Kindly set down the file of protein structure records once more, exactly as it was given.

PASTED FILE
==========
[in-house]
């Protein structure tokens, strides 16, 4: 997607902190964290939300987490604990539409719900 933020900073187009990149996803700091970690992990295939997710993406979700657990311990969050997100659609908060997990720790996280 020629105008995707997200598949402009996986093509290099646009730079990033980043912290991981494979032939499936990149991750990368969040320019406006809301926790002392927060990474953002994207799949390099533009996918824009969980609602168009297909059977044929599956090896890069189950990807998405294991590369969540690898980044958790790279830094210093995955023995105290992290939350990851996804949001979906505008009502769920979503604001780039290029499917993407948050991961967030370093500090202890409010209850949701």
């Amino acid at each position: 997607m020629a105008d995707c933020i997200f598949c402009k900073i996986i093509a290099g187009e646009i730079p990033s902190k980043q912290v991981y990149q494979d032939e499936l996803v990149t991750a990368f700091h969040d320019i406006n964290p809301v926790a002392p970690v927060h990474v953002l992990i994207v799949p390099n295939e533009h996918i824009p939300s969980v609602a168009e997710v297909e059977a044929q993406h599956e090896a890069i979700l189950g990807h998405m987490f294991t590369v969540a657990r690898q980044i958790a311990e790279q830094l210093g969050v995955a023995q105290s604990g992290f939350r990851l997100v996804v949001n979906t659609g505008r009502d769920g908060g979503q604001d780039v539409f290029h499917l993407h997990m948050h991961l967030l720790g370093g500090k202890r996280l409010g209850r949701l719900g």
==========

[in-house]
């Protein structure tokens, strides 16, 4: 997607902190964290939300987490604990539409719900 933020900073187009990149996803700091970690992990295939997710993406979700657990311990969050997100659609908060997990720790996280 020629105008995707997200598949402009996986093509290099646009730079990033980043912290991981494979032939499936990149991750990368969040320019406006809301926790002392927060990474953002994207799949390099533009996918824009969980609602168009297909059977044929599956090896890069189950990807998405294991590369969540690898980044958790790279830094210093995955023995105290992290939350990851996804949001979906505008009502769920979503604001780039290029499917993407948050991961967030370093500090202890409010209850949701």
């Amino acid at each position: 997607m020629a105008d995707c933020i997200f598949c402009k900073i996986i093509a290099g187009e646009i730079p990033s902190k980043q912290v991981y990149q494979d032939e499936l996803v990149t991750a990368f700091h969040d320019i406006n964290p809301v926790a002392p970690v927060h990474v953002l992990i994207v799949p390099n295939e533009h996918i824009p939300s969980v609602a168009e997710v297909e059977a044929q993406h599956e090896a890069i979700l189950g990807h998405m987490f294991t590369v969540a657990r690898q980044i958790a311990e790279q830094l210093g969050v995955a023995q105290s604990g992290f939350r990851l997100v996804v949001n979906t659609g505008r009502d769920g908060g979503q604001d780039v539409f290029h499917l993407h997990m948050h991961l967030l720790g370093g500090k202890r996280l409010g209850r949701l719900g």